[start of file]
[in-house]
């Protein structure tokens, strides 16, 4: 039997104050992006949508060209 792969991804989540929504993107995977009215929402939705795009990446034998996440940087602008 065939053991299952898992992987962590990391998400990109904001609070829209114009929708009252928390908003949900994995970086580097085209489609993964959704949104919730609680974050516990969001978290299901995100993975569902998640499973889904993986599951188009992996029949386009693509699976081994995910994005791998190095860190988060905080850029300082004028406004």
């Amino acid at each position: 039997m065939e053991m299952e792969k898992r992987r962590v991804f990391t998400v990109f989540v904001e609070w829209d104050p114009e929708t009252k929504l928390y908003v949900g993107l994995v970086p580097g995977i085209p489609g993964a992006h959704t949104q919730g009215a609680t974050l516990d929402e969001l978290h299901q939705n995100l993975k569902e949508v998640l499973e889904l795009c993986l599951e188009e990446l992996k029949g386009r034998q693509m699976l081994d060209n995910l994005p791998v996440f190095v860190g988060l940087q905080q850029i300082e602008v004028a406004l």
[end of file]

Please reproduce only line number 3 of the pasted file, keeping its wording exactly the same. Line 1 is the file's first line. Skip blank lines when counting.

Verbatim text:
């Amino acid at each position: 039997m065939e053991m299952e792969k898992r992987r962590v991804f990391t998400v990109f989540v904001e609070w829209d104050p114009e929708t009252k929504l928390y908003v949900g993107l994995v970086p580097g995977i085209p489609g993964a992006h959704t949104q919730g009215a609680t974050l516990d929402e969001l978290h299901q939705n995100l993975k569902e949508v998640l499973e889904l795009c993986l599951e188009e990446l992996k029949g386009r034998q693509m699976l081994d060209n995910l994005p791998v996440f190095v860190g988060l940087q905080q850029i300082e602008v004028a406004l």